In this paper we prove some blow-up criteria for two 3D density-dependent nematic liquid crystal models in a bounded domain.
MSC: 35Q30, 76D03, 76D09.
Keywords:liquid crystal; blow-up criterion; bounded domain
Let be a bounded domain with smooth boundary ∂Ω, and let ν be the unit outward normal vector on ∂Ω. We consider the regularity criterion to the density-dependent incompressible nematic liquid crystal model as follows [1-4]:
where ρ denotes the density, u the velocity, π the pressure, and d represents the macroscopic molecular orientations, respectively. The symbol denotes a matrix whose th entry is , and it is easy to find that .
When , Guillén-González et al. proved the blow-up criterion
It is easy to prove that the problem (1.1)-(1.6) has a unique local-in-time strong solution [6,9], and thus we omit the details here. The aim of this paper is to consider the regularity criterion; we will prove the following theorem.
Remark 1.2 By similar calculations as those in , we can replace -norm in (1.8) by -norm, and thus we omit the details here.
Remark 1.3 When the space dimension , we can prove that the problem (1.1)-(1.6) has a unique global-in-time strong solution by the same method as that in , and thus we omit the details here.
Next we consider another liquid model: (1.1), (1.2), (1.3), (1.5), (1.6) and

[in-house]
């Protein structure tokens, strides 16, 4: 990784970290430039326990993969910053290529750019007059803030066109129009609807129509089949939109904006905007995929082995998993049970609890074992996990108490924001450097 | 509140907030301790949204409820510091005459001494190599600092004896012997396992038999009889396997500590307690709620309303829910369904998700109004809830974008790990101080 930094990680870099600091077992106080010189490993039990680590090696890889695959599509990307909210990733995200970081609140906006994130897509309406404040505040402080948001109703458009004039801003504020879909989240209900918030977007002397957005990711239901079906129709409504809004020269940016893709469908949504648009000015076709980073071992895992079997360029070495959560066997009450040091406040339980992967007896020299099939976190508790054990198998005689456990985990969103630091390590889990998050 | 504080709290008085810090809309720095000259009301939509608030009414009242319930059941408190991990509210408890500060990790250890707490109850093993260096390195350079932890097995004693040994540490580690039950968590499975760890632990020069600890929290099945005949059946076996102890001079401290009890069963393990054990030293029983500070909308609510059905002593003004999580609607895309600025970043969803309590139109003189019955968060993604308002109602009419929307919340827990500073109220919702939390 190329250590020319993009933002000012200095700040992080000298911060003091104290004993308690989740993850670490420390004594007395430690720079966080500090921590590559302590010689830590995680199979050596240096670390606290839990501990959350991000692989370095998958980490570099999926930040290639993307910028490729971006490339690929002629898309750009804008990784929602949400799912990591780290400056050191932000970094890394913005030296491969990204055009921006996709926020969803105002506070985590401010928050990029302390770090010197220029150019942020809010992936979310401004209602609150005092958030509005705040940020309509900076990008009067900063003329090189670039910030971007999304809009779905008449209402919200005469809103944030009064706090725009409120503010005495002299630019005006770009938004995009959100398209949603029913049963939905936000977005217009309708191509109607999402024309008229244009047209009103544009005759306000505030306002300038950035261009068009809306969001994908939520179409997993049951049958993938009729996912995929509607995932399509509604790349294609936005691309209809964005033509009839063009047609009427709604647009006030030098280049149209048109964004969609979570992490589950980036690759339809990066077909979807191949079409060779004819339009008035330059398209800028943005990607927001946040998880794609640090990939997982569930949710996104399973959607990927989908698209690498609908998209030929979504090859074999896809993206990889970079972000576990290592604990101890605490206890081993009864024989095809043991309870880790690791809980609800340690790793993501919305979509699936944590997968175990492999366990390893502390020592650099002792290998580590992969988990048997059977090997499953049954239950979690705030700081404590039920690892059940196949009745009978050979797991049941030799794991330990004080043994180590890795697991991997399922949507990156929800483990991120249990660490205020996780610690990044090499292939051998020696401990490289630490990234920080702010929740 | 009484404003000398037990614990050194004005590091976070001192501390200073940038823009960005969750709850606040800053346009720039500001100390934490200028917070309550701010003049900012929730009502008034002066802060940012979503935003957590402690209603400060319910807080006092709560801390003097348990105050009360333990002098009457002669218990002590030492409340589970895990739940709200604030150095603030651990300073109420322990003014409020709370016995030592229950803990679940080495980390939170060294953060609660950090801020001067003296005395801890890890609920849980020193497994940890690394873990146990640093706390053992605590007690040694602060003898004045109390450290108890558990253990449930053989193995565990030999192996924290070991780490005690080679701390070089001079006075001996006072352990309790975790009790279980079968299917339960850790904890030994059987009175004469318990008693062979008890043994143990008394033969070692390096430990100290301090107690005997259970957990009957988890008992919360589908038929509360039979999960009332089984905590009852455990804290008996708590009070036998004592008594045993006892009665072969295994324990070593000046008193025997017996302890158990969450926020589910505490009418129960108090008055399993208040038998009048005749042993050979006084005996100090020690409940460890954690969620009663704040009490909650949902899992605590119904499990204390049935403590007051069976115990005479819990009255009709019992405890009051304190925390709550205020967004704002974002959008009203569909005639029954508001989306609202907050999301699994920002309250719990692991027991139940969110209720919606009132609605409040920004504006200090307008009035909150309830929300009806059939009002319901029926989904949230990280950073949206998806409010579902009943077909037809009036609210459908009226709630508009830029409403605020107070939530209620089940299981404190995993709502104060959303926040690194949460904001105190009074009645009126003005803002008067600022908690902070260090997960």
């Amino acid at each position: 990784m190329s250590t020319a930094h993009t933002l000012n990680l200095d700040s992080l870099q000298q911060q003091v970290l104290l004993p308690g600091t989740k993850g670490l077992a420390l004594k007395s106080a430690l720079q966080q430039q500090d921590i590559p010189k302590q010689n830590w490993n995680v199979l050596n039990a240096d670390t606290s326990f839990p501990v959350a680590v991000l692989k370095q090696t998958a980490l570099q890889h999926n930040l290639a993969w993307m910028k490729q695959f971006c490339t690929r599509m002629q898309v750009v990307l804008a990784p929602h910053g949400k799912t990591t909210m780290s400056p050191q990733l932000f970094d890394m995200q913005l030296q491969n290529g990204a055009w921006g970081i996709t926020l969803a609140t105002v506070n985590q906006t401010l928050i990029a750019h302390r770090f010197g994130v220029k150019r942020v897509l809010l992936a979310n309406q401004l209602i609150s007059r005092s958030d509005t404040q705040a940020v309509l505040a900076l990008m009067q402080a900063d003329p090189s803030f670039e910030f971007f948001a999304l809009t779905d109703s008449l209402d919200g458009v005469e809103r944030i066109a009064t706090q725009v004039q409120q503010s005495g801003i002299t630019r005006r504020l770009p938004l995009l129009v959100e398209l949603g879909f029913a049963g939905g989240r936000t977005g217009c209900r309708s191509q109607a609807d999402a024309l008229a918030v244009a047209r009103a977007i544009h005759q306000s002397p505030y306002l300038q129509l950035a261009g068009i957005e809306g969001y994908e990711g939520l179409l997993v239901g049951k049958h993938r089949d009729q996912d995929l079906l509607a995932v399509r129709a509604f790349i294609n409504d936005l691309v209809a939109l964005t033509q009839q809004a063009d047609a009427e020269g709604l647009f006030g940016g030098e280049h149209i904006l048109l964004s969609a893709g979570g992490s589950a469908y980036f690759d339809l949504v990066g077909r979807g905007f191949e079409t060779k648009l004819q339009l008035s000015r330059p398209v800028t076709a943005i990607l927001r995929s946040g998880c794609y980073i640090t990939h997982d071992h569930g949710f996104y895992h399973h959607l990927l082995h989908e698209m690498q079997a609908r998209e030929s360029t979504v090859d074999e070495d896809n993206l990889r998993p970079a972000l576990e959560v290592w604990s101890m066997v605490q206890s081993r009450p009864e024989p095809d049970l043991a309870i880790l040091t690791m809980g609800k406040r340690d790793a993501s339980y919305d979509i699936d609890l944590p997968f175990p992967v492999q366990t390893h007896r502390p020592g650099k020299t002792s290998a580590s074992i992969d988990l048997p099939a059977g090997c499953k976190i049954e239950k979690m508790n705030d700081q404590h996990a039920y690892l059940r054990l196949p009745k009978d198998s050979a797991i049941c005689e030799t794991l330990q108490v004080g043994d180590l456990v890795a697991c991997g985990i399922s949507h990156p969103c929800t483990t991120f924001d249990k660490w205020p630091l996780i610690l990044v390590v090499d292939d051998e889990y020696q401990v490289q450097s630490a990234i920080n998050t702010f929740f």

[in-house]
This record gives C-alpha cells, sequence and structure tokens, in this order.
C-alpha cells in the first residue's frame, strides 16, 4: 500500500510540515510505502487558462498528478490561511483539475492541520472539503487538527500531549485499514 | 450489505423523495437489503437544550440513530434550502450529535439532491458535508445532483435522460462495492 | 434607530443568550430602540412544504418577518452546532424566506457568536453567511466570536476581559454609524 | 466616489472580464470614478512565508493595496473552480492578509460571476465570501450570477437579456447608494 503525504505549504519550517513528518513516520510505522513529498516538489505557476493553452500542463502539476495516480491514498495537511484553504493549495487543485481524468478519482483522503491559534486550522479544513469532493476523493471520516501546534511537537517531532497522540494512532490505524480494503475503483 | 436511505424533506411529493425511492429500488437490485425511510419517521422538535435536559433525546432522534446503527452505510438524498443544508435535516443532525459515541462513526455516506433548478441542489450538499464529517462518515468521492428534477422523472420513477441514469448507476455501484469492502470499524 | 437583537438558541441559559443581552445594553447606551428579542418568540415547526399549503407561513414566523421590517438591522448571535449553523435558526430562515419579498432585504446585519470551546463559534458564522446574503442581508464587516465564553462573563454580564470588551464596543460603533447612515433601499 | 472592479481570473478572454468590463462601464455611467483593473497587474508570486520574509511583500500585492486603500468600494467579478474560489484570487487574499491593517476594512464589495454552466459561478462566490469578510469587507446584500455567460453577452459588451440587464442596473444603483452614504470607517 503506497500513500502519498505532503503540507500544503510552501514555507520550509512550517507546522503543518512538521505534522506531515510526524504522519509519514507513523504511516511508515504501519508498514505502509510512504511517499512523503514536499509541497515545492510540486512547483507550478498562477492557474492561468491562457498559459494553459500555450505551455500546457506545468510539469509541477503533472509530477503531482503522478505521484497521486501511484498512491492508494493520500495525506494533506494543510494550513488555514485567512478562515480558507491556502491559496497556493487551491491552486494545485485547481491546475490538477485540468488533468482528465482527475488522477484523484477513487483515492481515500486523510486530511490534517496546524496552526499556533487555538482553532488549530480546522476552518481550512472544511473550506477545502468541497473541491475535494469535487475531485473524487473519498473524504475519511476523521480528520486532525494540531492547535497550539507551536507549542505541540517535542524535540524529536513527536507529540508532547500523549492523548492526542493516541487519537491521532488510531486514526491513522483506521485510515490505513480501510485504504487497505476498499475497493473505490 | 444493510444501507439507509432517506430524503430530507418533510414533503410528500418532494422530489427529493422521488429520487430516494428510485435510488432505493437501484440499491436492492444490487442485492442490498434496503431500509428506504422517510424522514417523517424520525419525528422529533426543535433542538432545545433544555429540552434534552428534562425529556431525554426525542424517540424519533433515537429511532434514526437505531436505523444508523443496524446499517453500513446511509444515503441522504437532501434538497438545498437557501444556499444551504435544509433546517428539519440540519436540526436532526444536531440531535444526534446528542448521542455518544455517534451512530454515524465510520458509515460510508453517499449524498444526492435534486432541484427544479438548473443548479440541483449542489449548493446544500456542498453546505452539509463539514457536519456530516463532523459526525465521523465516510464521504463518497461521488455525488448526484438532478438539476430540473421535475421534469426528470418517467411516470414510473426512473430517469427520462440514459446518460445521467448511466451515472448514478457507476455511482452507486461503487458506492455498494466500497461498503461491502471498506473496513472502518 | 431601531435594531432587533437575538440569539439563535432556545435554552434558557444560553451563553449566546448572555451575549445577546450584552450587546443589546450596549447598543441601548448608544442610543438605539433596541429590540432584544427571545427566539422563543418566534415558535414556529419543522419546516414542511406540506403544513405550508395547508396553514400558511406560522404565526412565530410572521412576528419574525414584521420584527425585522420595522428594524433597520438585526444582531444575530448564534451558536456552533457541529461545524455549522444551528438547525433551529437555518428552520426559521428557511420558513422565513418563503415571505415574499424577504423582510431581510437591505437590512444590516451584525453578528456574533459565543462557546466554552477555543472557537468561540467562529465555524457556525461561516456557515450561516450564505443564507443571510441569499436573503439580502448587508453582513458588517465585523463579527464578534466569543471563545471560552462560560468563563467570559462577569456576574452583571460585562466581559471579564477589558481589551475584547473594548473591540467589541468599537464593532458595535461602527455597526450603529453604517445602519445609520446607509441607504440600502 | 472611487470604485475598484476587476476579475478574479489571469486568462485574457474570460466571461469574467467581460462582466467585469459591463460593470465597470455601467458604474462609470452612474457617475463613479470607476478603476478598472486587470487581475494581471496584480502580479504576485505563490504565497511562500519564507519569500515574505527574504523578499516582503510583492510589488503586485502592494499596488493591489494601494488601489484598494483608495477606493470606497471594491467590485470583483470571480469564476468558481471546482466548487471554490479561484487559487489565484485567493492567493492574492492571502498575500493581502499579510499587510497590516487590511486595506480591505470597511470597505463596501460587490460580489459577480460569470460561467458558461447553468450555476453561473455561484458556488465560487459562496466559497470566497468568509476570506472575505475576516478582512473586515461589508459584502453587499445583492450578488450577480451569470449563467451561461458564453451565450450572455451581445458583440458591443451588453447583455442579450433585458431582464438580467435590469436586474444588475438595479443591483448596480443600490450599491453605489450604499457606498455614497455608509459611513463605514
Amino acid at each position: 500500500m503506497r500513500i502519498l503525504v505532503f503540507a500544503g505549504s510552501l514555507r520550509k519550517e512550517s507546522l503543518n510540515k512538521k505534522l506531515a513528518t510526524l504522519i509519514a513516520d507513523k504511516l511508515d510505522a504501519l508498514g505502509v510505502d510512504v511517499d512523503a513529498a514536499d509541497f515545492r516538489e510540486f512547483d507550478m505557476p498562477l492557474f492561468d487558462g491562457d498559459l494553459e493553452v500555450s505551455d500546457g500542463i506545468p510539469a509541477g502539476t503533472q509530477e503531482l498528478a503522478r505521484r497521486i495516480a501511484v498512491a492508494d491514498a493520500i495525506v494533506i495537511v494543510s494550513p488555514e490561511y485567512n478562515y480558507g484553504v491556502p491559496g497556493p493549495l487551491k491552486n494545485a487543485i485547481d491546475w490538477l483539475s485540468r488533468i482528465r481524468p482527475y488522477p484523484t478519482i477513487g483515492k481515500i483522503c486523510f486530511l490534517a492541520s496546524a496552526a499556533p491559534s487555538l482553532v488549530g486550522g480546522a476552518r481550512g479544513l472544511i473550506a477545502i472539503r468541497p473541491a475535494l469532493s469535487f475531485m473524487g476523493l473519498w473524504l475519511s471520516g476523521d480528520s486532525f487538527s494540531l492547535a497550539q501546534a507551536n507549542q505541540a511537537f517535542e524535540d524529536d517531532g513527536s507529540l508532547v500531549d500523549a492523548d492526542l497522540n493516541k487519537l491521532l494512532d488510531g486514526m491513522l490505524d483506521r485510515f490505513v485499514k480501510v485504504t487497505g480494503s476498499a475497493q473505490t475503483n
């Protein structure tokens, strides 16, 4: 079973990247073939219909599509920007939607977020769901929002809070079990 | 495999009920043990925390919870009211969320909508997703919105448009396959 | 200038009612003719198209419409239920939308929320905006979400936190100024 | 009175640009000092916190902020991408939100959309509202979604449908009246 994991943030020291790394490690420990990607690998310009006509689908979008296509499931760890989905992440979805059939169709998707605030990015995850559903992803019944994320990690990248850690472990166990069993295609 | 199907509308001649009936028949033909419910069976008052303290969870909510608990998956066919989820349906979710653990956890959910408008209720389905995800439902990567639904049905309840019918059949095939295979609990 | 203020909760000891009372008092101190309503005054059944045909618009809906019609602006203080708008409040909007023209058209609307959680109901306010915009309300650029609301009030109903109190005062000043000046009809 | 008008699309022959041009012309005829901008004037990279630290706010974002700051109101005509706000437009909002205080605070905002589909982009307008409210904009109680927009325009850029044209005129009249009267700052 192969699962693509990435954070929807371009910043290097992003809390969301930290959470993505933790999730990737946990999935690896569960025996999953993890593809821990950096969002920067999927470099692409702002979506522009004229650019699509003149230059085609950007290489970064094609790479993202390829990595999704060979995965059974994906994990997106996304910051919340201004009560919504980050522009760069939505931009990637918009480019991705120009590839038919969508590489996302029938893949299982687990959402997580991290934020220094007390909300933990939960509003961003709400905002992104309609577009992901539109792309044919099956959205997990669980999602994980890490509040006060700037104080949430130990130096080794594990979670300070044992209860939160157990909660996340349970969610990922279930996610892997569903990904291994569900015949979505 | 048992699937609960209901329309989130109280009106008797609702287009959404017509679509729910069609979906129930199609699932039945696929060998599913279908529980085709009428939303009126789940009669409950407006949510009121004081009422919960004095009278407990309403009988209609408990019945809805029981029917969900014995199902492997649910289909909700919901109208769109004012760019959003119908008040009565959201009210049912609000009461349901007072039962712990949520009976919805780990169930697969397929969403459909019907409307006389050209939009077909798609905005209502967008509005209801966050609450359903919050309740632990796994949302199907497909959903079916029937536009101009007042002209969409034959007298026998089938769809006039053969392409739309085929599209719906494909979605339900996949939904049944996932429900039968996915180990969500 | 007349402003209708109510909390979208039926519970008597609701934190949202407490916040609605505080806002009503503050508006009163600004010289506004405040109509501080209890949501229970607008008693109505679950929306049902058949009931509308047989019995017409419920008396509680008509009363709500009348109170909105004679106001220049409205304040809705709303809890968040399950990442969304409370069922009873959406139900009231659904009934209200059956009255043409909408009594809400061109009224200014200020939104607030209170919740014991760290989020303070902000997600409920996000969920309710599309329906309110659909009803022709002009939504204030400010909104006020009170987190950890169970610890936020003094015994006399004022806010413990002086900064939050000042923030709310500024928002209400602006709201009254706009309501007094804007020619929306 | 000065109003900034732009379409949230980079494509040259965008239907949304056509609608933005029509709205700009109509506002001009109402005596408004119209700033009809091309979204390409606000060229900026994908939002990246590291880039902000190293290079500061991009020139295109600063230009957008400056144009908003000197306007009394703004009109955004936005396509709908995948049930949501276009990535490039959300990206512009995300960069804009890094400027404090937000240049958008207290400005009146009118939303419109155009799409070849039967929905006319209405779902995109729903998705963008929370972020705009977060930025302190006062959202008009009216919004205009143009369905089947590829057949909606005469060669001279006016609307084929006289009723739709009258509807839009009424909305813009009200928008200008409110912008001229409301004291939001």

with in . Li and Wang  proved that the problem has a unique local strong solution. When , Fan et al. proved a regularity criterion. The aim of this paper is to study the regularity criterion of the problem in a bounded domain. We will prove the following theorem.
2 Proof of Theorem 1.1
We only need to establish a priori estimates.
Below we shall use the notation
First, thanks to the maximum principle, it follows from (1.1) and (1.2) that
Testing (1.3) by u and using (1.1) and (1.2), we see that
Summing up (2.2) and (2.3), we have the well-known energy inequality
Next, we prove the following estimate:
In the following calculations, we use the following Gauss-Green formula :
Taking ∇ to (1.4)i, we deduce that
Combining (2.11) and (2.13), we have
Putting (2.14) into (2.10) and (2.12) and summing up, we arrive at
which leads to
It follows from (2.14), (2.15) and (2.16) that
Combining (2.18) and (2.19), we have
It follows from (1.4), (2.21) and (2.16) that
It follows from (2.14), (2.15), (2.20) and (2.21) that
It follows from (1.3), (2.20) and (2.23) that
from which it follows that
This completes the proof.
3 Proof of Theorem 1.2
This section is devoted to the proof of Theorem 1.2. We only need to establish a priori estimates.
First, we still have (2.1) and (2.2).
Next, we easily infer that
Summing up (2.2) and (3.2), we have the well-known energy inequality
We still have (2.10) and (2.11).
Similarly to (2.13), we have
Combining (2.11) and (3.6), we have
Putting (3.7) into (3.5) and (2.10) and using the Gronwall inequality, we still have (2.15), (2.16), (2.17) and (2.18).
Combining (2.18) and (3.8) and using the Gronwall inequality, we still obtain (2.20) and (2.21).
By similar calculations as those in (2.22)-(2.27), we still arrive at (2.22)-(2.27).
This completes the proof.
The authors declare that they have no competing interests.
All authors read and approved the final manuscript.
This work is partially supported by the Zhejiang Innovation Project (Grant No. T200905), the ZJNSF (Grant No. R6090109) and the NSFC (Grant No. 11171154). The authors are indebted to the referee for some helpful suggestions.